The basic problem is simple: Obama’s overhaul is not being implemented as was planned. Its designers assumed that very few people would lack health insurance, meaning the U.S. government could reduce the payments it makes to hospitals for treating poor and uninsured patients. But after a U.S. Supreme Court ruling, 25 states refused to expand their government-funded Medicaid programs or are still debating it, leaving large numbers of the poor without health insurance. Without health insurance, those low-income patients cannot fully pay for treatment.
Hospitals in the holdout states still have to treat the poor, but they will get less money for doing it.
In Georgia, there’s concern about the finances of Atlanta’s Grady Memorial Hospital, a regional trauma center and safety net hospital for poor patients. About 60 percent of Grady’s patients are either uninsured or on Medicaid. Hospital officials project the federal spending cuts could cost it $141 million.
“You’re talking about a large number of uninsured, you’re talking about a Trauma I center,” said Chris Riley, chief of staff for Georgia Gov. Nathan Deal, “and you’re talking about a hospital that serves a very primary purpose, covers a lot of Georgia residents.”
Like his counterparts in other Southern states, Deal has rejected Obama’s plan to expand eligibility rules so people who cannot afford to buy subsidized health insurance plans on government exchanges can enroll in Medicaid, a public program that funds health care for the needy, aged, disabled and poor families with children. The federal government has pledged to pay the full cost of Medicaid expansion for three years, before lowering its share to 90 percent.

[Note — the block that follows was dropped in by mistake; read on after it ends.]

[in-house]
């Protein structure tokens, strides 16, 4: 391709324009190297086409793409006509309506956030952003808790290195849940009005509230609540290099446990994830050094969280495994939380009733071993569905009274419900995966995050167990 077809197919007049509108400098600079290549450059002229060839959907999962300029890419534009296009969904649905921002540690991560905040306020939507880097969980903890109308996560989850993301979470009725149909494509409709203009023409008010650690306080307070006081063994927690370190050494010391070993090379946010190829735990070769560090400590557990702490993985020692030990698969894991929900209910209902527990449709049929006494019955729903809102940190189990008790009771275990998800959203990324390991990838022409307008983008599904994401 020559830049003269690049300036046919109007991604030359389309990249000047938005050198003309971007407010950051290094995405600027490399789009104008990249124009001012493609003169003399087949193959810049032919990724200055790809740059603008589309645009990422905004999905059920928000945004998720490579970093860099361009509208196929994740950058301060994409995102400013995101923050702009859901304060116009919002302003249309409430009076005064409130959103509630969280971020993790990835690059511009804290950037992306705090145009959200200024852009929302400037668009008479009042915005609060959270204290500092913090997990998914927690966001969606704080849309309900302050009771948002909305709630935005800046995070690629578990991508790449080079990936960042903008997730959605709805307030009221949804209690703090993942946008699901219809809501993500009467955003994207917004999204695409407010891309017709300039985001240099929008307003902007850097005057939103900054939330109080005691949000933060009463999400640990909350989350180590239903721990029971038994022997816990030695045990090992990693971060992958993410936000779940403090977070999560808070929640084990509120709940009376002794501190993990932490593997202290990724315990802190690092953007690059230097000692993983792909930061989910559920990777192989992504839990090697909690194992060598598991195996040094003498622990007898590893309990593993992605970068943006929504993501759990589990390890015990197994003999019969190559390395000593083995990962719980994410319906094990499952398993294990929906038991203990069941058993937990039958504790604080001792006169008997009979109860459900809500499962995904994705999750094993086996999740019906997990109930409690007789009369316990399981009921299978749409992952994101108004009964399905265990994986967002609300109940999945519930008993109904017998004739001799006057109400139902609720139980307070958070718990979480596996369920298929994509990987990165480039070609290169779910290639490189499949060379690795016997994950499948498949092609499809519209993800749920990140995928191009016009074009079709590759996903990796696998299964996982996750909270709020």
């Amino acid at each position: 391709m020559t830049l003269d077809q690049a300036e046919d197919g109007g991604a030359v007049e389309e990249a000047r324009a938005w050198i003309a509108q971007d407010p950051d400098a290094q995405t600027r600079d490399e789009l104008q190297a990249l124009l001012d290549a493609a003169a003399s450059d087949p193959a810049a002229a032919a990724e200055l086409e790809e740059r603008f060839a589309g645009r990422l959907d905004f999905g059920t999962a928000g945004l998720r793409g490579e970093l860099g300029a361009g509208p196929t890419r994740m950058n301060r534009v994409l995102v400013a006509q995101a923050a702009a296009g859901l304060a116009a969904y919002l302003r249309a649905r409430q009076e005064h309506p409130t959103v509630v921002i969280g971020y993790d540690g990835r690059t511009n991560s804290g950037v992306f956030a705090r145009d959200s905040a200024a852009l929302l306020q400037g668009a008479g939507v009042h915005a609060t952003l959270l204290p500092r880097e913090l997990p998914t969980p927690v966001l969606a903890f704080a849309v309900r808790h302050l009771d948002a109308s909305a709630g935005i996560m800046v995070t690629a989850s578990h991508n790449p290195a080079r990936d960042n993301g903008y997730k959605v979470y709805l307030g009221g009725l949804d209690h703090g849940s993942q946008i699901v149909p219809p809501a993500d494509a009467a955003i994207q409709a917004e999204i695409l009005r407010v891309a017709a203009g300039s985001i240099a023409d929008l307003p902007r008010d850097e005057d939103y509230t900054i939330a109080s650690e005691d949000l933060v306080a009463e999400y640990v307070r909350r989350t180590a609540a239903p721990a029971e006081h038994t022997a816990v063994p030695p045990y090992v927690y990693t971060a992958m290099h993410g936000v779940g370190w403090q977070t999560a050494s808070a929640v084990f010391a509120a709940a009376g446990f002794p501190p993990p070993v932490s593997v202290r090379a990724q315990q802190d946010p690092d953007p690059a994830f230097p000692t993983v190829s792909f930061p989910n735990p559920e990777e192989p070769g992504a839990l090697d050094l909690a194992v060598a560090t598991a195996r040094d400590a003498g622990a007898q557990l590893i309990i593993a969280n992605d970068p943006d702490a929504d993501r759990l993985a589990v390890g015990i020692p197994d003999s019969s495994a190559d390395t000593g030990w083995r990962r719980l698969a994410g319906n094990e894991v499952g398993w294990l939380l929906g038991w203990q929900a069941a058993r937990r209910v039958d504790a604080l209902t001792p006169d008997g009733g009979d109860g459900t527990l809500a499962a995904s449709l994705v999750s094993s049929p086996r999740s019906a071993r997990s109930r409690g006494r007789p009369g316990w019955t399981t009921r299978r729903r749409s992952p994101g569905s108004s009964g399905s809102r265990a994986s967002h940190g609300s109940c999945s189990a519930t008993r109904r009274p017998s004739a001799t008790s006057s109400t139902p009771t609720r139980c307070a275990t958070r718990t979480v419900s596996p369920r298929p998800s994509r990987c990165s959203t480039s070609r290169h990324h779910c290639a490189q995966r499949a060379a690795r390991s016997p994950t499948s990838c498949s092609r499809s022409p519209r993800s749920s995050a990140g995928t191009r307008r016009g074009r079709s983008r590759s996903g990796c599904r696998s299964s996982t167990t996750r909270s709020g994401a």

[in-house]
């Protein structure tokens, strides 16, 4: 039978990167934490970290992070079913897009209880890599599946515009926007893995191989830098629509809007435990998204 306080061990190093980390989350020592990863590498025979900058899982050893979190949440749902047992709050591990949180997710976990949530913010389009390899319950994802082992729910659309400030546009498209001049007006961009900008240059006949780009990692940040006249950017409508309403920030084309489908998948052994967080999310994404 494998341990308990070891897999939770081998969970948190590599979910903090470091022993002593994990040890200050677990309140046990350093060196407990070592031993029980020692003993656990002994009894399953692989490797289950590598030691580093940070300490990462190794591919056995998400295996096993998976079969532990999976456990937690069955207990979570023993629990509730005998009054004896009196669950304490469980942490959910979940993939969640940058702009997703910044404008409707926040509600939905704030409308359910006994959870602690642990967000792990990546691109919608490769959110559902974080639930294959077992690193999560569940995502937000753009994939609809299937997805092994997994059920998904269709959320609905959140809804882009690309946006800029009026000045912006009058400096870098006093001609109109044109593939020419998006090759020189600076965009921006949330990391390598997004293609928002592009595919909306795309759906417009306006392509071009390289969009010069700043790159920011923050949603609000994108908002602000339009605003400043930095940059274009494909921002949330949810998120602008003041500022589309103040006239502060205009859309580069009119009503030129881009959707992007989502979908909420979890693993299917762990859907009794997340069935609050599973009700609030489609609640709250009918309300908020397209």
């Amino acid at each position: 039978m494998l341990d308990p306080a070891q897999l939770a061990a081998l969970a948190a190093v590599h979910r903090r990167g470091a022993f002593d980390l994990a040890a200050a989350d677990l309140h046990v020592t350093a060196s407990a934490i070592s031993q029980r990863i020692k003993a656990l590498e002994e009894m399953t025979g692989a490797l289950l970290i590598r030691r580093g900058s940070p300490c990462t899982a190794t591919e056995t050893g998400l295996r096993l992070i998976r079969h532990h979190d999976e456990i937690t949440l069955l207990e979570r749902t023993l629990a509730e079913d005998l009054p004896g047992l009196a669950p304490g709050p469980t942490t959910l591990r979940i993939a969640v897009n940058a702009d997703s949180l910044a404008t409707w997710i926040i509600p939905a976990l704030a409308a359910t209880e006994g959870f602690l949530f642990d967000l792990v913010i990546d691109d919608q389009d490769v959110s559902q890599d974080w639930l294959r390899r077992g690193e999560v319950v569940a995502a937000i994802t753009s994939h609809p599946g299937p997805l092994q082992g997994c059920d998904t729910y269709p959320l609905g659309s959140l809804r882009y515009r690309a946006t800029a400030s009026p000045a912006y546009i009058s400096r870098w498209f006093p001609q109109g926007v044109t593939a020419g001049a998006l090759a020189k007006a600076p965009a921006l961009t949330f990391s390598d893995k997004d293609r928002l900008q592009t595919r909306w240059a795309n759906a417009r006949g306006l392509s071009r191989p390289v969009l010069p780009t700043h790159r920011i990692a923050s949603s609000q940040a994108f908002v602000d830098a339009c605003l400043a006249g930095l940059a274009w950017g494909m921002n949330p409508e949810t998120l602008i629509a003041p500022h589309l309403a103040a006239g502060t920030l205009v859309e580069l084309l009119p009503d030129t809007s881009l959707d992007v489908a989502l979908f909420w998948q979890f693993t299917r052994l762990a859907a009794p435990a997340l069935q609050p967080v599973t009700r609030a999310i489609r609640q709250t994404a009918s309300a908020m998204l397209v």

Avoiding a crisis
Georgia state Rep. Terry England, a senior Republican lawmaker tasked with drafting the budget, said he has discussed packages that could include payments to hospitals and run in the tens of millions of dollars. He called it cheaper than a Medicaid expansion. While discussions are ongoing, no formal proposal has been put forward.
Allowing a hospital such as Grady to slip into a crisis would be bad election-year politics. Deal faces two longshot Republican challengers in a primary this year, and the winner will run against Democratic state Sen. Jason Carter, the grandson of former President Jimmy Carter.
Other states are attempting partial fixes. In November, Mississippi Gov. Phil Bryant proposed sending an additional $4.4 million to make up for Medicaid cuts that were later delayed by Congress. He has chastised state lawmakers who tried last year pressuring him into expanding the Medicaid system.
“For us to enter into an expansion program would be a fool’s errand,” Bryant told The Associated Press in a December interview.
He also raised the concern — which has been echoed by other Republican governors — that states could be left with the tab if the federal government isn’t able to keep its promises on funding the expansion.
South Carolina has taken a different approach. The state government raised the Medicaid reimbursements it pays rural, often financially struggling hospitals — from 60 percent of an uninsured patient’s bill to 100 percent. The change was part of a larger, $90 million effort approved in this year’s budget.
Savannah Morning News.